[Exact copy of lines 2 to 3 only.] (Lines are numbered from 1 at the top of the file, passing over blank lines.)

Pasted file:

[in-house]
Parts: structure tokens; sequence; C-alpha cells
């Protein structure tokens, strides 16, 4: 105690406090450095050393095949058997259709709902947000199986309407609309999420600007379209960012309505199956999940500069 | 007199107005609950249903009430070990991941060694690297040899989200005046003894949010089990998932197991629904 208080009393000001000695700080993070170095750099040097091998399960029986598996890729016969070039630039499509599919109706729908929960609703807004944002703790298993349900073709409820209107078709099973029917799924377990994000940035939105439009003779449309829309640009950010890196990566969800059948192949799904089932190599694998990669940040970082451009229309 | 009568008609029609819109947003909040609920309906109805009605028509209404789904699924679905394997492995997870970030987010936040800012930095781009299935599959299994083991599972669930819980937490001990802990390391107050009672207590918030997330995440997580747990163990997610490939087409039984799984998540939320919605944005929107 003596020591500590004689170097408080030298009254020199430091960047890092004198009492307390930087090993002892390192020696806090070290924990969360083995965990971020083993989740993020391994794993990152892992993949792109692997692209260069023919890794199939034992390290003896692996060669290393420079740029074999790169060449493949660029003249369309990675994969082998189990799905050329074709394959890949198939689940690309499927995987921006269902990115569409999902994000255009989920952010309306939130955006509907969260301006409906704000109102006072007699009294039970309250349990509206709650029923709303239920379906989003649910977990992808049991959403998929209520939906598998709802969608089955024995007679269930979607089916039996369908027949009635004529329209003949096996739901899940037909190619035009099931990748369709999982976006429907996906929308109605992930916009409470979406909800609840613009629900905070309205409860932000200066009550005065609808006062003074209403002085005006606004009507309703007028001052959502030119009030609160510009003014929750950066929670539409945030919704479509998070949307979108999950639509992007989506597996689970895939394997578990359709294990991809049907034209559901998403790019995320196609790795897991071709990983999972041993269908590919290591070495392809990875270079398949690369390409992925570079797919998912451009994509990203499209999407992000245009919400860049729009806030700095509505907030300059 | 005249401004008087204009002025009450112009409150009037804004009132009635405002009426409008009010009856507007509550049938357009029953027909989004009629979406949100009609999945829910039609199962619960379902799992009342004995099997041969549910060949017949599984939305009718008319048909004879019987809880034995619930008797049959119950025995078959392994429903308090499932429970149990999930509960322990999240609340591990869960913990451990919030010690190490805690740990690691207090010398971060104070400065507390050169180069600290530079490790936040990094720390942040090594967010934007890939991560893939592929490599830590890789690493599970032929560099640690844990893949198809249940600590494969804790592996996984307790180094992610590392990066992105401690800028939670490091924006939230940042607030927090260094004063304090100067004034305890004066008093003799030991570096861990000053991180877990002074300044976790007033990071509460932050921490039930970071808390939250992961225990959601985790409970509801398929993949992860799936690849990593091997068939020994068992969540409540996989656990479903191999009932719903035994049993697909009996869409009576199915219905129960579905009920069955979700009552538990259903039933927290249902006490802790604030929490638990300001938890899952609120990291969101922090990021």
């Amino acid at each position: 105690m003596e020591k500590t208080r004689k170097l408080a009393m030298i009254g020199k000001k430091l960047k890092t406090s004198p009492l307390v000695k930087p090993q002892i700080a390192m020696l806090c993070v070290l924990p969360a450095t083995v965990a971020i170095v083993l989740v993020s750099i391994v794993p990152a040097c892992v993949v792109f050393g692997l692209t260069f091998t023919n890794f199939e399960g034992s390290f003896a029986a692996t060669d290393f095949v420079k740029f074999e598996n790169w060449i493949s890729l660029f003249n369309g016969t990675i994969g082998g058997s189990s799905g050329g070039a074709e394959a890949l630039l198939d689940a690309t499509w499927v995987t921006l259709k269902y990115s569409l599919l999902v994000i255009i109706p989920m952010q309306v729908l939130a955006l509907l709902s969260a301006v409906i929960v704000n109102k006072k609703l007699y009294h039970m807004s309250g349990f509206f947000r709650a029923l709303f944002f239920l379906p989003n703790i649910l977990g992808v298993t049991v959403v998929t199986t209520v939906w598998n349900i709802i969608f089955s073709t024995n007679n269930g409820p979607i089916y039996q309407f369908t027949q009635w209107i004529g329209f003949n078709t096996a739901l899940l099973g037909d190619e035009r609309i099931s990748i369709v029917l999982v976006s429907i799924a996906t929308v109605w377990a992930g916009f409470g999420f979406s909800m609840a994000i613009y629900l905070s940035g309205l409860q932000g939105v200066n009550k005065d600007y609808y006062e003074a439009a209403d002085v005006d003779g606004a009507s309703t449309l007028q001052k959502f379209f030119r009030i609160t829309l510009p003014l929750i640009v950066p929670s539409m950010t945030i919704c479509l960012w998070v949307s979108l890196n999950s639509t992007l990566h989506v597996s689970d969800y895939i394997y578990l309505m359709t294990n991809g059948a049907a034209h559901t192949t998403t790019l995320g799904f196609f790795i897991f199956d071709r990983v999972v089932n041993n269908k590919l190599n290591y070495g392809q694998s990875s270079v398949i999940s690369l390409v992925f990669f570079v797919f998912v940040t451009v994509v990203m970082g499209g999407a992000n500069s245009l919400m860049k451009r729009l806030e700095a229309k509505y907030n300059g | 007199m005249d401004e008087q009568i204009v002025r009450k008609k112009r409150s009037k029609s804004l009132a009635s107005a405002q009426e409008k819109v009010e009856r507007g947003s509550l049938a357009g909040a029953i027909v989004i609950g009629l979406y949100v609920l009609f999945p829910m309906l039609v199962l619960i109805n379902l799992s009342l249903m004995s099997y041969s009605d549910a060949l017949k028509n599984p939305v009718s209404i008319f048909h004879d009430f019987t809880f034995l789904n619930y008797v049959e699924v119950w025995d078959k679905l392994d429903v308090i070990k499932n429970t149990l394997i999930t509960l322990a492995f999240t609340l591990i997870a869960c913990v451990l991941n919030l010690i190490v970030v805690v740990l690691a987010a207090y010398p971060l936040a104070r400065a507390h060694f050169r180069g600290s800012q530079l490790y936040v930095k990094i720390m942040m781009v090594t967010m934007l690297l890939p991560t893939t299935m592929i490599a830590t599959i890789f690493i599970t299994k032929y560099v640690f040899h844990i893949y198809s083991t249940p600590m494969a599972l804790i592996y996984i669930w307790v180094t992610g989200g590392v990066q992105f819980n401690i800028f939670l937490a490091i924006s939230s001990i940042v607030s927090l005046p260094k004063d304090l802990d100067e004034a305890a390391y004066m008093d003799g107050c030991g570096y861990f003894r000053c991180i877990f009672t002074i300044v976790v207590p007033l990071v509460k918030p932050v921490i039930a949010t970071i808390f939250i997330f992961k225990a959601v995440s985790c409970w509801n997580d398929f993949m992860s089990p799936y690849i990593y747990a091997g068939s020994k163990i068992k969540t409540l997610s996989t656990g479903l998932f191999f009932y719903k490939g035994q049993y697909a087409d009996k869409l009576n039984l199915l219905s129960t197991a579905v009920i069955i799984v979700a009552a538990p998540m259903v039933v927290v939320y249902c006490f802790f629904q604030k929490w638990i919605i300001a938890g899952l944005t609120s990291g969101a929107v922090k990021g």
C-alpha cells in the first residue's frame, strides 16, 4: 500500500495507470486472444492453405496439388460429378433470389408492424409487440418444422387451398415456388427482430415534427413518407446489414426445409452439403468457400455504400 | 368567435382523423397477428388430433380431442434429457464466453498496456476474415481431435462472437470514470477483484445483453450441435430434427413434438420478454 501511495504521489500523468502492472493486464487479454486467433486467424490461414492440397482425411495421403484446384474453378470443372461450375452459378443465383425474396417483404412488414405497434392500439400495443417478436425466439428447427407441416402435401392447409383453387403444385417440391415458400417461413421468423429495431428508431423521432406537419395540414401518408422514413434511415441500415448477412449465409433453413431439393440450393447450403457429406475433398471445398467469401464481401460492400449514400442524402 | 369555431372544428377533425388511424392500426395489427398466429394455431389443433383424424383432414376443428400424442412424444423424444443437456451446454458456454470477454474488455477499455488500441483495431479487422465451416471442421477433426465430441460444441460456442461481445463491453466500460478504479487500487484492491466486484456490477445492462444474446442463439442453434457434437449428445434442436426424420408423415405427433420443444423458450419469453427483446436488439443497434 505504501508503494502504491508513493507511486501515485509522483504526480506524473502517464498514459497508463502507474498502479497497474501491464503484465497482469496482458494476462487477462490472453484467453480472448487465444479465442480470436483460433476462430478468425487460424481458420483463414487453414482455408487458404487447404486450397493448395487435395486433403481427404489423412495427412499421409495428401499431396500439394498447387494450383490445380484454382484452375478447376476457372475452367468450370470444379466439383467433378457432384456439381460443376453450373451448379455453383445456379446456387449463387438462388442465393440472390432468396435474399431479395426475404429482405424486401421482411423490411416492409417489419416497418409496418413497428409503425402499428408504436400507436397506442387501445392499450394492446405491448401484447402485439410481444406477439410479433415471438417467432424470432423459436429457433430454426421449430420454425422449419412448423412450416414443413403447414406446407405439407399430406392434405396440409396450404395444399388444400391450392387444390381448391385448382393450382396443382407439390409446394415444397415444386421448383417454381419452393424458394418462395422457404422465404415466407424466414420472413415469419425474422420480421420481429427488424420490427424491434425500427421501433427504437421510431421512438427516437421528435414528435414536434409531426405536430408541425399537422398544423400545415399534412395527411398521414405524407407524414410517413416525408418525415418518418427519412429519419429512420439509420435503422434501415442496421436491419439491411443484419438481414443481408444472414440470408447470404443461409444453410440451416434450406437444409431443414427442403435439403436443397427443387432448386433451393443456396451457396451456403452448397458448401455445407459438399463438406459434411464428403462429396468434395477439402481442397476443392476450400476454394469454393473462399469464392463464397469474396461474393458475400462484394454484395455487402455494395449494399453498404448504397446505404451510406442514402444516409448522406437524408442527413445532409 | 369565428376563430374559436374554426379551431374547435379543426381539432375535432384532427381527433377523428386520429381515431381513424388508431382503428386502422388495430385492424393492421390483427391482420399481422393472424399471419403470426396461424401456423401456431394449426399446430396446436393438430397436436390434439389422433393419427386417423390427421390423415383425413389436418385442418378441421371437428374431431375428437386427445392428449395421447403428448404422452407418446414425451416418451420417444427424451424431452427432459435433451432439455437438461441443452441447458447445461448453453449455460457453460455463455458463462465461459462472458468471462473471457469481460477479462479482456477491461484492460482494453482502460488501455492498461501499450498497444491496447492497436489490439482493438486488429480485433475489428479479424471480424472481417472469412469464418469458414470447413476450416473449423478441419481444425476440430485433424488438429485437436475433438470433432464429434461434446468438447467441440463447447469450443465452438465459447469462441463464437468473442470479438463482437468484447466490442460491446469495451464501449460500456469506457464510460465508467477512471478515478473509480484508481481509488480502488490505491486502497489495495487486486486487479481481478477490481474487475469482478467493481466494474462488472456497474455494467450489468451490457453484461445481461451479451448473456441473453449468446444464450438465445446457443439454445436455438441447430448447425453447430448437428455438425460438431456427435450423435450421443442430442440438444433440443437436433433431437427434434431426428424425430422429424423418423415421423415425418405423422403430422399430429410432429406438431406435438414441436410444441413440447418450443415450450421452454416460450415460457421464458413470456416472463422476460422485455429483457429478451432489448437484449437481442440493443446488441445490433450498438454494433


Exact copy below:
Parts: structure tokens; sequence; C-alpha cells
């Protein structure tokens, strides 16, 4: 105690406090450095050393095949058997259709709902947000199986309407609309999420600007379209960012309505199956999940500069 | 007199107005609950249903009430070990991941060694690297040899989200005046003894949010089990998932197991629904 208080009393000001000695700080993070170095750099040097091998399960029986598996890729016969070039630039499509599919109706729908929960609703807004944002703790298993349900073709409820209107078709099973029917799924377990994000940035939105439009003779449309829309640009950010890196990566969800059948192949799904089932190599694998990669940040970082451009229309 | 009568008609029609819109947003909040609920309906109805009605028509209404789904699924679905394997492995997870970030987010936040800012930095781009299935599959299994083991599972669930819980937490001990802990390391107050009672207590918030997330995440997580747990163990997610490939087409039984799984998540939320919605944005929107 003596020591500590004689170097408080030298009254020199430091960047890092004198009492307390930087090993002892390192020696806090070290924990969360083995965990971020083993989740993020391994794993990152892992993949792109692997692209260069023919890794199939034992390290003896692996060669290393420079740029074999790169060449493949660029003249369309990675994969082998189990799905050329074709394959890949198939689940690309499927995987921006269902990115569409999902994000255009989920952010309306939130955006509907969260301006409906704000109102006072007699009294039970309250349990509206709650029923709303239920379906989003649910977990992808049991959403998929209520939906598998709802969608089955024995007679269930979607089916039996369908027949009635004529329209003949096996739901899940037909190619035009099931990748369709999982976006429907996906929308109605992930916009409470979406909800609840613009629900905070309205409860932000200066009550005065609808006062003074209403002085005006606004009507309703007028001052959502030119009030609160510009003014929750950066929670539409945030919704479509998070949307979108999950639509992007989506597996689970895939394997578990359709294990991809049907034209559901998403790019995320196609790795897991071709990983999972041993269908590919290591070495392809990875270079398949690369390409992925570079797919998912451009994509990203499209999407992000245009919400860049729009806030700095509505907030300059 | 005249401004008087204009002025009450112009409150009037804004009132009635405002009426409008009010009856507007509550049938357009029953027909989004009629979406949100009609999945829910039609199962619960379902799992009342004995099997041969549910060949017949599984939305009718008319048909004879019987809880034995619930008797049959119950025995078959392994429903308090499932429970149990999930509960322990999240609340591990869960913990451990919030010690190490805690740990690691207090010398971060104070400065507390050169180069600290530079490790936040990094720390942040090594967010934007890939991560893939592929490599830590890789690493599970032929560099640690844990893949198809249940600590494969804790592996996984307790180094992610590392990066992105401690800028939670490091924006939230940042607030927090260094004063304090100067004034305890004066008093003799030991570096861990000053991180877990002074300044976790007033990071509460932050921490039930970071808390939250992961225990959601985790409970509801398929993949992860799936690849990593091997068939020994068992969540409540996989656990479903191999009932719903035994049993697909009996869409009576199915219905129960579905009920069955979700009552538990259903039933927290249902006490802790604030929490638990300001938890899952609120990291969101922090990021």